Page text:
Upcycled plastic homes from Switzerland

Cement was last century’s solution to the chronic lack of housing for the growing global population. Compared to the more traditional methods that preceded it, building with cement is fast and relatively cheap, which may be why it remains the world’s most-used building material – more than 4 billion metric tonnes are still produced every year.

According to McKinsey & Company, that’s enough to fill 50 million Airbus a320 passenger planes. But cement production comes at a real cost beyond just eyesore brutalist architecture. It consumes vast amounts of mostly coal-fired energy, so much so that cement production is responsible for 11% of all global CO2 emissions.

But what if there was a better way? A solution that not only tackled one crisis, but three?

That’s exactly what entrepreneurs Igor Ustinov and André Hoffmann hope to do with an ingenious new construction system that simultaneously addresses the housing shortage, the world’s overreliance on high-emissions-producing cement, and overflowing landfills throughout the world due to another material that, like cement, has transformed from solution to problem.

How? By building houses of PET plastic.

The Ustinov Hoffmann Construction System (UHCS) is a modular system that uses plastic profiles made from upcycling PET bottles – 355 thousand PET bottles for a single compact 50m2 house, thus saving up to 230m3 of landfill space. In the UHCS-patented manufacturing process, PET plastic is used to create durable, fire-resistant material and extruded into shape, and the final construction modules meet stringent ISO (international) and SIA (Swiss) standards.

While other plastic types can also be upcycled to form UHCS building blocks, PET was favoured for its non-toxicity, its capacity to be endlessly recycled, and persistent ubiquity, particularly in areas of the world that have few to no recycling facilities. When demand for PET is expected to increase by 50% throughout the 2020s to 42 million tonnes in 2030, and only 10% of this is recycled globally, UHCS says they will “certainly not lack raw materials.”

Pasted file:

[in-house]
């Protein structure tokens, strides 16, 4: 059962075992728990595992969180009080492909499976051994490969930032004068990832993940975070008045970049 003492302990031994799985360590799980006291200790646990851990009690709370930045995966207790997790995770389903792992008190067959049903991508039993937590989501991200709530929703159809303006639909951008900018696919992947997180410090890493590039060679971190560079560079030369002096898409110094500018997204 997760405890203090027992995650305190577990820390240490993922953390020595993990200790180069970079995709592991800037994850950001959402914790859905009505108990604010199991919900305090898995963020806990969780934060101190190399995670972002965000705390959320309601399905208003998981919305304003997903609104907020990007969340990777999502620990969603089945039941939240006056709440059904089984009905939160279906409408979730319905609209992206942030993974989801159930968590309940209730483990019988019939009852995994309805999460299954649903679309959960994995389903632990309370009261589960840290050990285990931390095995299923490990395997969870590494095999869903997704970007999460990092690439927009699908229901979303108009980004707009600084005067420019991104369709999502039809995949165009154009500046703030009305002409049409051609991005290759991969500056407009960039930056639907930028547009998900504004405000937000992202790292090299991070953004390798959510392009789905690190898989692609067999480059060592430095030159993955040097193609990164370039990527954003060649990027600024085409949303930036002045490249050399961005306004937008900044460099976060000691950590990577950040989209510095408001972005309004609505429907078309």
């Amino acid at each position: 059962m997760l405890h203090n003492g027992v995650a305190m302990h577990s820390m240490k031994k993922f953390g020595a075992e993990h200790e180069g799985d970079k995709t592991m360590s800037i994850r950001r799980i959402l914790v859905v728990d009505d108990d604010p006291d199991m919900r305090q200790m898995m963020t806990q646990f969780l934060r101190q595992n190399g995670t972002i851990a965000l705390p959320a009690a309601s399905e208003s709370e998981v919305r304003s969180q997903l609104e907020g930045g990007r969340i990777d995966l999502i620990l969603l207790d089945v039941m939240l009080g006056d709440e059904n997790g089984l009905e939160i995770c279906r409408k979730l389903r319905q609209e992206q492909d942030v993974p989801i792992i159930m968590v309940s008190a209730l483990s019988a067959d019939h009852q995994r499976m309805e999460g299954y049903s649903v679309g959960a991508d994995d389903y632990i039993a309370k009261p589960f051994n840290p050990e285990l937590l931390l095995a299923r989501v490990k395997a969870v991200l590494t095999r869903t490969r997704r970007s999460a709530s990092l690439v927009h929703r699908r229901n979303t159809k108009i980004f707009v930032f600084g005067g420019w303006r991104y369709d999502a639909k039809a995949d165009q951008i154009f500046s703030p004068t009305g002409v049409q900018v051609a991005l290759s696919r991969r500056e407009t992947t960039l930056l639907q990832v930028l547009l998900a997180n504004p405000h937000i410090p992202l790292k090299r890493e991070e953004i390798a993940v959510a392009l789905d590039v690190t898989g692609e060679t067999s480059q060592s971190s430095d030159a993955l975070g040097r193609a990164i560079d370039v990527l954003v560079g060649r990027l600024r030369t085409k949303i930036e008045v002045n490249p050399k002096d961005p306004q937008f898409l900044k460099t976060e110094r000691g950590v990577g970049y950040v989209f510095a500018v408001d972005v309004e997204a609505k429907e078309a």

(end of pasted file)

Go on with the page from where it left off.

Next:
The 5 UHCS modules – called “profiles” – are insulated with recycled PET foam, require no adhesives for production or assembly, and produce 95% less CO2 emissions per kilogram versus concrete. And they can be produced, shipped and assembled like Lego bricks in a range of highly customizable formats that could conceivably be adapted to homes, schools, and other buildings in local traditional architectural styles anywhere in the world.

First developed in Canton Valais, Switzerland the prize-winning UHCS system works on a licensing model that allows producers to licence the technology to build UHCS modular homes using local PET recycling, local production and local assembly to provide local jobs and housing.

Licensing is currently underway on four continents, as UHCS hopes to cement their place as this century’s solution to not just the housing crisis, but the environmental crisis, too.